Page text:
SAN JOSE -- It's all up for grabs at Rise Technology Co. After it bowed out of the Microprocessor Forum Tuesday, executives at the x86 microprocessor startup said the company's entire future is in doubt.
Only two months after Rise's chairman and CEO, David T. Lin, expressed optimism about the low end of the PC market, executives said the company's product portfolio may be completely overhauled, as may Rise's strategic direction. The uncertainty, coupled with the questions rshadowing Centaur Technology and Cyrix Corp. after their acquisition by Via Technologies Inc., creates new questions about which company will be the chip supplier for low-end PCs.
Rise canceled a scheduled presentation here at the Microprocessor Forum amid word from analyst Michael Slater of MicroDesign Resources, the forum's sponsor, that the company is reevaluating its product strategy. Joe Salvador, senior marketing manager at Rise, based in Santa Clara, Calif., said that means reassessing whether products like the mP6-II and Tiger, which Rise was scheduled to describe here, will ever ship.
"As far as the mP6-II and Tiger are concerned, the question is does it make sense to bring these products to market?" Salvador said. For now, however, the company's plans are to disclose more details, and potential customers, at the Fall Comdex exhibition next month in Las Vegas.
So what happened? According to Salvador, the company began questioning itself after Via's plans to integrate its chip sets with the two processor cores the company acquired came to light. "We've also been getting lots of people coming to us, asking us when we're going to do a system-on-a-chip," he said. "We have to evaluate where integration makes sense."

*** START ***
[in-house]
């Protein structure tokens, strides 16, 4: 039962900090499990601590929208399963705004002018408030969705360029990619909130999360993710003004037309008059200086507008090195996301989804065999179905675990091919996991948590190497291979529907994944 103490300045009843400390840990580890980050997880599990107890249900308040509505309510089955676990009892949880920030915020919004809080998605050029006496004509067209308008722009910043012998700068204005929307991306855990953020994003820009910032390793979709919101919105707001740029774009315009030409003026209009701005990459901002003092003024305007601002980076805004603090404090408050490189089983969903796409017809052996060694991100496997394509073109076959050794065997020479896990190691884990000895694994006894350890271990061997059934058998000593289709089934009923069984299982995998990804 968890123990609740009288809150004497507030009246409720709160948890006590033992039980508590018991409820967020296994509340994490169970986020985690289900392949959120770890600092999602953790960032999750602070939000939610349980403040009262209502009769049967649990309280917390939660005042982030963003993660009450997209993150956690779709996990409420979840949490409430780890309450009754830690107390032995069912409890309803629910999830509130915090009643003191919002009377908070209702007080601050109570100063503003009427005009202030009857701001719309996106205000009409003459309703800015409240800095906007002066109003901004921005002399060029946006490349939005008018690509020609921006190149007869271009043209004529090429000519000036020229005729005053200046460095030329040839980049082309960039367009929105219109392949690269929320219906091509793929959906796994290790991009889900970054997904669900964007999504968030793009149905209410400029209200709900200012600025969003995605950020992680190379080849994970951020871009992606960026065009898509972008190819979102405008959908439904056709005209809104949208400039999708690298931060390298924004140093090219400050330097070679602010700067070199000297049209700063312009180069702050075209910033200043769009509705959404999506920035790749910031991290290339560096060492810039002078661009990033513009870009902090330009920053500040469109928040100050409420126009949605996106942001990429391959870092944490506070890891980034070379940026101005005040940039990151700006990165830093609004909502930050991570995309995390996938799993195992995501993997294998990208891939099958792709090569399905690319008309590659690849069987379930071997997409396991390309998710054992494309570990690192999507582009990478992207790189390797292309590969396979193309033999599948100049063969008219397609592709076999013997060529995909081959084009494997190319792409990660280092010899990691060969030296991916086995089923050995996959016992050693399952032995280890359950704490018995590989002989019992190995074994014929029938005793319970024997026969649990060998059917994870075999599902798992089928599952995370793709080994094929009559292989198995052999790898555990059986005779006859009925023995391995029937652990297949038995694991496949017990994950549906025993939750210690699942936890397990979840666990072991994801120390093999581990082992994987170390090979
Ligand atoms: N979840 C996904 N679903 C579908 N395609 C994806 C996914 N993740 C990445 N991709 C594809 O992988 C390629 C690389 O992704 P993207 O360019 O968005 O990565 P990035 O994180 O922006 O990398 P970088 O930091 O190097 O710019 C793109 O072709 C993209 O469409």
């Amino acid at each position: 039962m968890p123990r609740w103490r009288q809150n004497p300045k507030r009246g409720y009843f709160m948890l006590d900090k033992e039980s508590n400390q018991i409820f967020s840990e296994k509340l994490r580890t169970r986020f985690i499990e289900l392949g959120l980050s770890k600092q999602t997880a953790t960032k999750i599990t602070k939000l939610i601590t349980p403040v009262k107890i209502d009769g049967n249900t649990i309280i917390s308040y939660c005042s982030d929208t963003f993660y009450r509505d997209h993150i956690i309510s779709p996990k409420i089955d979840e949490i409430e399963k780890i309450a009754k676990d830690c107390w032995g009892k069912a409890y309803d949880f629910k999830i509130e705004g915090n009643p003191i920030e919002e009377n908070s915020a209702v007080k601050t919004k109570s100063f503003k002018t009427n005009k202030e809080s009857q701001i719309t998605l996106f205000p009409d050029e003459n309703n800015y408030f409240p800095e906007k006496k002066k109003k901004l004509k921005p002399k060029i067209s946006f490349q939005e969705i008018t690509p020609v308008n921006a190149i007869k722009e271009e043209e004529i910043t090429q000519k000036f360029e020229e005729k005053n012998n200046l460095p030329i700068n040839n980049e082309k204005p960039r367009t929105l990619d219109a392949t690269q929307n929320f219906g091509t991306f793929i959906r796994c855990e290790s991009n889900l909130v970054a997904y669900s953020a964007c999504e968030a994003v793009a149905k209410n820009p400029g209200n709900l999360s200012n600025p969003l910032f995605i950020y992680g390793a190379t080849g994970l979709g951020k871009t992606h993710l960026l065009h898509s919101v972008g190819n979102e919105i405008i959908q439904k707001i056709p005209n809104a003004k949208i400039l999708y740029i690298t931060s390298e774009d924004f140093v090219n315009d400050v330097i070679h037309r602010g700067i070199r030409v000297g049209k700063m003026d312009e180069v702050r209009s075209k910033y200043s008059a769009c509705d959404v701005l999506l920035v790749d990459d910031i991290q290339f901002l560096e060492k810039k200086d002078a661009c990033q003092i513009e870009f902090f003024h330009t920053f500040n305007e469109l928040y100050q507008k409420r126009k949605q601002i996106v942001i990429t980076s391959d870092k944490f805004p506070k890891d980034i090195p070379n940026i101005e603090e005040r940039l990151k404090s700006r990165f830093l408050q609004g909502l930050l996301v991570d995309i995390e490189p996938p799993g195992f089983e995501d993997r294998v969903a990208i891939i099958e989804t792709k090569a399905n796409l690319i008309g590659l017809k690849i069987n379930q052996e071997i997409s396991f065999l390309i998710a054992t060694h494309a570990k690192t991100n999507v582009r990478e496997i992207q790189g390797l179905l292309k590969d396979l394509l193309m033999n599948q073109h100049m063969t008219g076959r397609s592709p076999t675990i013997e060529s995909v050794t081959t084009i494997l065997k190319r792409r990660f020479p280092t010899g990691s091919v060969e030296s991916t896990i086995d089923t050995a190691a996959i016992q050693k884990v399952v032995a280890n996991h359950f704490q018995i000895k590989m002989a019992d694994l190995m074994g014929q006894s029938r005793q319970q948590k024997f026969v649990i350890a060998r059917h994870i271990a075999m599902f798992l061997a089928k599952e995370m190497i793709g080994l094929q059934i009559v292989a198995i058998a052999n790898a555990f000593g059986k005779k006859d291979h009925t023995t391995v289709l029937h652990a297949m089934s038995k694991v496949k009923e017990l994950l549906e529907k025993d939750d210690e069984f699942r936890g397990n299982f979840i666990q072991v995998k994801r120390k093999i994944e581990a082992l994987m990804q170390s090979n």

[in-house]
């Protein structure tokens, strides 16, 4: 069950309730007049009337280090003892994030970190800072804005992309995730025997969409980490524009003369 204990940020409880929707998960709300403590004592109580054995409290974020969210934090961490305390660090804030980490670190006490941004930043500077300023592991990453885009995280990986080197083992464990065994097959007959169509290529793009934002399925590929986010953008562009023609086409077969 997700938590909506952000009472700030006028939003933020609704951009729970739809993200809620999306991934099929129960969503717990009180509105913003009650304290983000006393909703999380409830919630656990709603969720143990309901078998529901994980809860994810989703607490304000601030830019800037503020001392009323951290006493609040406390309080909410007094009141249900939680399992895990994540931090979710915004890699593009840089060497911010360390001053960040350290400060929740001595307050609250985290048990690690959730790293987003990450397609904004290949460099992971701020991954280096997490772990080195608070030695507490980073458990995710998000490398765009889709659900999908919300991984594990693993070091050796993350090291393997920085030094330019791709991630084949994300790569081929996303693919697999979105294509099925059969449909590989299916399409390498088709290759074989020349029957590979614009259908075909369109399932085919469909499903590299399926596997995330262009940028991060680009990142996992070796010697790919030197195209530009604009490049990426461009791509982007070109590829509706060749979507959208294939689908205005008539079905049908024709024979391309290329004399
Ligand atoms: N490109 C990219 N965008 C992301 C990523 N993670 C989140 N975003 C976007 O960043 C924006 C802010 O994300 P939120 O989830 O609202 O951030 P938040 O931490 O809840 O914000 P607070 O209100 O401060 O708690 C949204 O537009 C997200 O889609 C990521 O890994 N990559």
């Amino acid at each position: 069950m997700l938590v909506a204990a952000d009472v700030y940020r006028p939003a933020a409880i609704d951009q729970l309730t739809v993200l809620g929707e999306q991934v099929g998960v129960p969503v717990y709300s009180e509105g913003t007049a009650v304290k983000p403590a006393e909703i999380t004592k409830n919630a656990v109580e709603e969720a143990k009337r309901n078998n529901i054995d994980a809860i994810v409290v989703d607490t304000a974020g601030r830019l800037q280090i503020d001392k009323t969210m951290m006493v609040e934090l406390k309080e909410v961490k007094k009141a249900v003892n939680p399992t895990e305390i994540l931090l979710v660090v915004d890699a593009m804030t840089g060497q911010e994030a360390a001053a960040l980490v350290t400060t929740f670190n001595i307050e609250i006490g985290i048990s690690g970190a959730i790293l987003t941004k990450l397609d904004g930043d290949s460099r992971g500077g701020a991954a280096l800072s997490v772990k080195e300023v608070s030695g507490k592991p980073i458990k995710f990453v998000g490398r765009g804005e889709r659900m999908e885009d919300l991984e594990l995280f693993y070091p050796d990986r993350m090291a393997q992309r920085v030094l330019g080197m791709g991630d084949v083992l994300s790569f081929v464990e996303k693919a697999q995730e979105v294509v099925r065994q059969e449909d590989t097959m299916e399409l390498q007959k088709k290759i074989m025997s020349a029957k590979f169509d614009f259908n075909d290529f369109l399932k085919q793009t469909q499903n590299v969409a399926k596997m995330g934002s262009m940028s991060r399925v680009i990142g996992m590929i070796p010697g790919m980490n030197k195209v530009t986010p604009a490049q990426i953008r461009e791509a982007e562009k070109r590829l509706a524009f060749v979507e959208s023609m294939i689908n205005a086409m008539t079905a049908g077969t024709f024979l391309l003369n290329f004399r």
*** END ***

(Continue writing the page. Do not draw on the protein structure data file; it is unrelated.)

For its part, executives at Via have remained tight-lipped about their plans. Glenn Henry, the former president of Centaur, wasn't too forthcoming in a panel discussion held here. "The first element of our strategy is that we're going to stay at the low end," he said. "We still have two design groups. Cyrix has had some layoffs, but they're still in business. And we have two new processors under development for next year." The third component is to integrate the north bridge of the chip set and the microprocessor, Henry said.
From Salvador's perspective, the attributes that made Rise so technically attractive as a discrete chip supplier also hold true for integration: namely, the core's 4-W power consumption when running typical applications. Centaur's WinChip 4, the company's highest-performance offering and a core that observers assume will be integrated with Via's north bridge, consumes much more power. "Nobody can come close [to us] in power consumption," Salvador said.
But that also means Rise will have to acquire, license, or otherwise obtain the additional third-party graphics cores, interfaces, and other IP that is necessary to create an SOC product. Salvador said his company does not have the resources for that kind of design work.
So is everything at Rise in flux? "I think that would be fair to say," Salvador said.